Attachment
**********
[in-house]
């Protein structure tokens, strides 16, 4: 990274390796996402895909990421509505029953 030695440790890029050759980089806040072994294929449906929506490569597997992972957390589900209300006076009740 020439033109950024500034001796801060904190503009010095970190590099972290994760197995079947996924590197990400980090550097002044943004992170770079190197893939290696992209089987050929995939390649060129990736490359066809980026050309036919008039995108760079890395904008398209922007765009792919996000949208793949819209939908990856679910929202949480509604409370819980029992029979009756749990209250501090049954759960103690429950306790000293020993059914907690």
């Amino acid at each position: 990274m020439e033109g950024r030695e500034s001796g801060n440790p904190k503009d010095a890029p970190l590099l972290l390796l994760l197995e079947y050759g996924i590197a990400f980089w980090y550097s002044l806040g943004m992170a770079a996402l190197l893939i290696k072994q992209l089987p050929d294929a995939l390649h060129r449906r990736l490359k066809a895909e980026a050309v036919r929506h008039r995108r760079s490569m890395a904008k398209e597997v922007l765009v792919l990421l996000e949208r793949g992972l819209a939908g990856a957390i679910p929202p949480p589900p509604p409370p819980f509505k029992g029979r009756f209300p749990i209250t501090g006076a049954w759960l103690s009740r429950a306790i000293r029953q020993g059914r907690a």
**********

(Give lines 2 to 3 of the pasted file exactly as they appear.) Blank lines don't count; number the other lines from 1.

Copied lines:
């Protein structure tokens, strides 16, 4: 990274390796996402895909990421509505029953 030695440790890029050759980089806040072994294929449906929506490569597997992972957390589900209300006076009740 020439033109950024500034001796801060904190503009010095970190590099972290994760197995079947996924590197990400980090550097002044943004992170770079190197893939290696992209089987050929995939390649060129990736490359066809980026050309036919008039995108760079890395904008398209922007765009792919996000949208793949819209939908990856679910929202949480509604409370819980029992029979009756749990209250501090049954759960103690429950306790000293020993059914907690």
């Amino acid at each position: 990274m020439e033109g950024r030695e500034s001796g801060n440790p904190k503009d010095a890029p970190l590099l972290l390796l994760l197995e079947y050759g996924i590197a990400f980089w980090y550097s002044l806040g943004m992170a770079a996402l190197l893939i290696k072994q992209l089987p050929d294929a995939l390649h060129r449906r990736l490359k066809a895909e980026a050309v036919r929506h008039r995108r760079s490569m890395a904008k398209e597997v922007l765009v792919l990421l996000e949208r793949g992972l819209a939908g990856a957390i679910p929202p949480p589900p509604p409370p819980f509505k029992g029979r009756f209300p749990i209250t501090g006076a049954w759960l103690s009740r429950a306790i000293r029953q020993g059914r907690a």